Politics & Policy

The Search for Good News

Learning of tragedy at the check-out counter, looking for answers on the Internet.

“Sorry I was on my cell phone,” the cashier said. “My friend goes to Virginia Tech, and I can’t reach her.”


Being a southerner, I’m used to non-sequitur “check-out conversation.” Cashiers relay anecdotes about arthritic hands, failed diets, and even failed marriages in the time it takes to ring up a week’s worth of groceries. Once, a cashier gave me nutritional advice after ringing up too many bags of Cheetos — I now avoid her lane like Elizabeth Edwards avoids the “other America.”  Twice, earnest bag boys presented the Gospel while loading the bags into my trunk. (After blowing my grocery budget, I apparently emit the quiet desperation of someone who needs to hear the “good news.”)


So, when the Blockbuster cashier told me he couldn’t reach his friend on the phone, I smiled politely and wondered if I’d remembered to return Charlotte’s Web. I hadn’t been near a television; my children were out of school early for testing, and evidently the biggest mass shooting in modern American history had happened while I waited in the car line.

“They catch the shooter?” another customer asked, causing me to realize this was no run-of-the-mill small talk. The scarce details of the massacre went right through me. Several of the people in line were hearing the news for the first time too, and we all stood in silence. Dozens killed. Engineering building. Bomb threats. My son detected our somber tones and didn’t ask for the M&M’s he’d spotted.


I went home to the comfort of my television, but found the experience a little like calling the police on a rotary phone — hopelessly slow and frustratingly inexact.  Death totals varied, eye-witnesses struggled to understand the chaos, school officials sent out uninformative statements, and major networks broadcasted regularly scheduled soap operas.

Of course, this being 2007, I didn’t have to use a remote control to get my information. Blogs had a surfeit of details (campus maps, cell phone footage, President Bush’s response) which I waded through like it was my moral duty as a citizen. Within hours, Wikipedia had an entry on “The Virginia Tech Massacre.” By midnight, Drudge had fifteen red hyperlinks above the headline, such as: “He lined students against a wall, then executions began…‘Everyone started to panic and jumping out of the window’…”  I clicked on each one, participating in the modern American’s search for understanding — not on my knees in prayer, but on high-speed wireless in a Technorati search.


The late Neil Postman criticized this misplaced value on information in a speech called, “Informing Ourselves to Death:”

…The computer and its information cannot answer any of the fundamental questions we need to address to make our lives more meaningful and humane. The computer cannot provide an organizing moral framework. It cannot tell us what questions are worth asking. It cannot provide a means of understanding why we are here or why we fight each other or why decency eludes us so often, especially when we need it the most. The computer is, in a sense, a magnificent toy that distracts us from facing what we most needed to confront — spiritual emptiness, knowledge of ourselves, usable conceptions of the past and future…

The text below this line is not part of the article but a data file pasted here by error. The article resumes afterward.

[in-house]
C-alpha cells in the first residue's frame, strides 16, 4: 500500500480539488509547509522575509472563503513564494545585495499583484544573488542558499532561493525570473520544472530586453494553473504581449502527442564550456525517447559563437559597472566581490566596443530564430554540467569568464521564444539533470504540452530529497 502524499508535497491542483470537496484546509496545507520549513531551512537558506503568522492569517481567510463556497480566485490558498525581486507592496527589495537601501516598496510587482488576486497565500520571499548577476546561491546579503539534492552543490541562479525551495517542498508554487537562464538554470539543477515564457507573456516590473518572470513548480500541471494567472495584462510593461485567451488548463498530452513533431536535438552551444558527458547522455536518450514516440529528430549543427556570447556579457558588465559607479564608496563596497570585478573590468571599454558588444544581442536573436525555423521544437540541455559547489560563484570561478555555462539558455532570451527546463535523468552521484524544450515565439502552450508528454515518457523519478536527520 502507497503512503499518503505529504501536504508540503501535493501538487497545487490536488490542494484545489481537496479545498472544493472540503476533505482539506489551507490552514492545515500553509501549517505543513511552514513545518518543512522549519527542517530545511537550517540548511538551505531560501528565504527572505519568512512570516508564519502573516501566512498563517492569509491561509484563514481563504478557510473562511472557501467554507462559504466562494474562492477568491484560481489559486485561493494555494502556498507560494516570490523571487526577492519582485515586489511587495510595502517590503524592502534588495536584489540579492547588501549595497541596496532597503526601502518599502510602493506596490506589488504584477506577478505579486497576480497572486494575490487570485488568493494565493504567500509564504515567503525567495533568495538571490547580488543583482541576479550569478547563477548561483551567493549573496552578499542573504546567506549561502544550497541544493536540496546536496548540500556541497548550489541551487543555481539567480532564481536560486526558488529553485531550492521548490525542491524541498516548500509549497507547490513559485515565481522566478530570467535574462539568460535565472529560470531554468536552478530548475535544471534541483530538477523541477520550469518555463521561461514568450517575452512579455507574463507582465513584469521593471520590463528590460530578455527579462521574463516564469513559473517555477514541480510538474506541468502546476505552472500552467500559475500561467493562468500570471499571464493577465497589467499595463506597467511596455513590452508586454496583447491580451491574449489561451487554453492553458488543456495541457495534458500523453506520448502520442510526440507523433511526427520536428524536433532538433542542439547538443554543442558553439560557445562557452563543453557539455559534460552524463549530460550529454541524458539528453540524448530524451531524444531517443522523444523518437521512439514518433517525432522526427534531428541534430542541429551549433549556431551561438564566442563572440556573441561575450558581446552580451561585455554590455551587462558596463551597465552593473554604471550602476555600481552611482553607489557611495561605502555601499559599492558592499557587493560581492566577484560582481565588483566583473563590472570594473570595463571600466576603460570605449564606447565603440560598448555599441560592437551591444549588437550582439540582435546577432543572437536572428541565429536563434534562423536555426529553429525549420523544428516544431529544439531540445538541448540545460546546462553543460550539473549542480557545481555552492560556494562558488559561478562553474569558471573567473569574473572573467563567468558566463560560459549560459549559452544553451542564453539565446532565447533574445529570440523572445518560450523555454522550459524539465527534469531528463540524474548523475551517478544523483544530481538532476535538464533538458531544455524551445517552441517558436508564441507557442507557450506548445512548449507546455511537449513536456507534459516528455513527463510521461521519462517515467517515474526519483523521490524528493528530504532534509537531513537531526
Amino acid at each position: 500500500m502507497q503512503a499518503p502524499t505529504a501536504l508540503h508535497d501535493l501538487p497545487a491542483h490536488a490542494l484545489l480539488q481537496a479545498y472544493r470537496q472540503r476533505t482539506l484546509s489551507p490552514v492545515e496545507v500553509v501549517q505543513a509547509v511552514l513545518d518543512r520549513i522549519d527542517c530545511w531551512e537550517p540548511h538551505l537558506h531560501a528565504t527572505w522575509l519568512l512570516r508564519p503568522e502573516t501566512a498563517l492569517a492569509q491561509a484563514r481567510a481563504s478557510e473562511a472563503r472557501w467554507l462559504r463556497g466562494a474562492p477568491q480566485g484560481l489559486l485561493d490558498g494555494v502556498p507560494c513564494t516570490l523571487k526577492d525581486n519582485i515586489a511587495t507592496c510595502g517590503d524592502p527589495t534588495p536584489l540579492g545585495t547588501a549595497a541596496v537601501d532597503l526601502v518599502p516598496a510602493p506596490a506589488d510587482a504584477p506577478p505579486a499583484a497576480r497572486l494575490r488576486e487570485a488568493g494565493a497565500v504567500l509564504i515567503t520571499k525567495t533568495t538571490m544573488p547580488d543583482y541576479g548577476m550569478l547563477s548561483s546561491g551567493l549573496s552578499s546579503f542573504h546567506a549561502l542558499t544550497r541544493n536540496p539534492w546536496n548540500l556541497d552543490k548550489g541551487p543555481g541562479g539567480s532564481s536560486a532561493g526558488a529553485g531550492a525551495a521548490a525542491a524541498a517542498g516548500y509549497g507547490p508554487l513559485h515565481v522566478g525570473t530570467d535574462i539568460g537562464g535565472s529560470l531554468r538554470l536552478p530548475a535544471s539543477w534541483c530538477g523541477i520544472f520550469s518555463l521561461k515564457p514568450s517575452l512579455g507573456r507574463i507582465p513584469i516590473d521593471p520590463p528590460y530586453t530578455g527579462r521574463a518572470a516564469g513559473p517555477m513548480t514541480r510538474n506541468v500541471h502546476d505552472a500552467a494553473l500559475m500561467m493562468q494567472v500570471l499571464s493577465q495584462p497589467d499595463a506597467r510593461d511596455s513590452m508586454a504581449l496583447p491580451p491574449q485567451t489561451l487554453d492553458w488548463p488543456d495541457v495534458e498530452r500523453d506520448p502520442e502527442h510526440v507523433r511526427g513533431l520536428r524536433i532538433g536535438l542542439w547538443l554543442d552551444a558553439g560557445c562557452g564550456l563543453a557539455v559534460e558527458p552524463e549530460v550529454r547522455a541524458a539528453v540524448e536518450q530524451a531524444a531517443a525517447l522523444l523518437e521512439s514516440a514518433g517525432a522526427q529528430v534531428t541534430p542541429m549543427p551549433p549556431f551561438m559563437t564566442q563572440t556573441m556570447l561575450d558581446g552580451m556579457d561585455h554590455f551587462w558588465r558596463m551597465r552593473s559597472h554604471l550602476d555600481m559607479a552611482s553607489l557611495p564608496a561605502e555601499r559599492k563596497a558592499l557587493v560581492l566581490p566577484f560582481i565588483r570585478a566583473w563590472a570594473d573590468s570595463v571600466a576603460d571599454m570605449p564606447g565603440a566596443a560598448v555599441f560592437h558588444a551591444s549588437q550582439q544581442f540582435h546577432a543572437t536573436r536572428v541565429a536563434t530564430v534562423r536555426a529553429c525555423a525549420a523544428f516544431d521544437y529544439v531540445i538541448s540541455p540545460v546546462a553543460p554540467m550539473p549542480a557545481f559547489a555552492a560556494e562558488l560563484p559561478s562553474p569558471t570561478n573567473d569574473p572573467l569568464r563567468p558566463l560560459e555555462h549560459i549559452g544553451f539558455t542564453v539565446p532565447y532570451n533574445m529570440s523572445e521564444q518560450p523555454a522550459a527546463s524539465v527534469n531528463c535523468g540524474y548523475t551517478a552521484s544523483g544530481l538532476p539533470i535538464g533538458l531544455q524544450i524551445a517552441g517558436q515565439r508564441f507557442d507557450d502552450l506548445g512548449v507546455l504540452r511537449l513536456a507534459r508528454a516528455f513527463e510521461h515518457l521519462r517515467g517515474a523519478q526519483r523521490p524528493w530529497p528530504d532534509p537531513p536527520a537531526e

Even as I write this essay, I’ve refreshed The Corner more than I care to admit, hoping to find that one detail that will make this whole scenario make sense. Postman ended his speech (sponsored, ironically, by IBM-Germany) by saying that computers

… will give us artificial intelligence, and tell us that this is the way to self-knowledge. They will give us instantaneous global communication, and tell us this is the way to mutual understanding. They will give us Virtual Reality and tell us this is the answer to spiritual poverty.

“Why’d a man shoot so many kids?” my son asked on the way home from Blockbuster, clutching his rabbit DVD tightly to his chest. I hadn’t been able to read or process the news at the time.

“I don’t know.” I pushed the gas pedal a little harder. Several hours later, he slept soundly under a Star Wars blanket, but I still sat in front of my iBook. I’ve pored over news reports, cried over blog entries, and gotten infuriated over an Internet hoax. But, I’m no closer to a suitable answer to his question.

Maybe, as Postman suggests, I should turn off my computer and search for answers somewhere else — like at the grocery store. After all, those bag boys are good at sensing quiet desperation, and I could stand to hear a little good news.

Nancy French is the author ofRed State of Mind: How a Catfish Queen Reject Became a Liberty Belle.”


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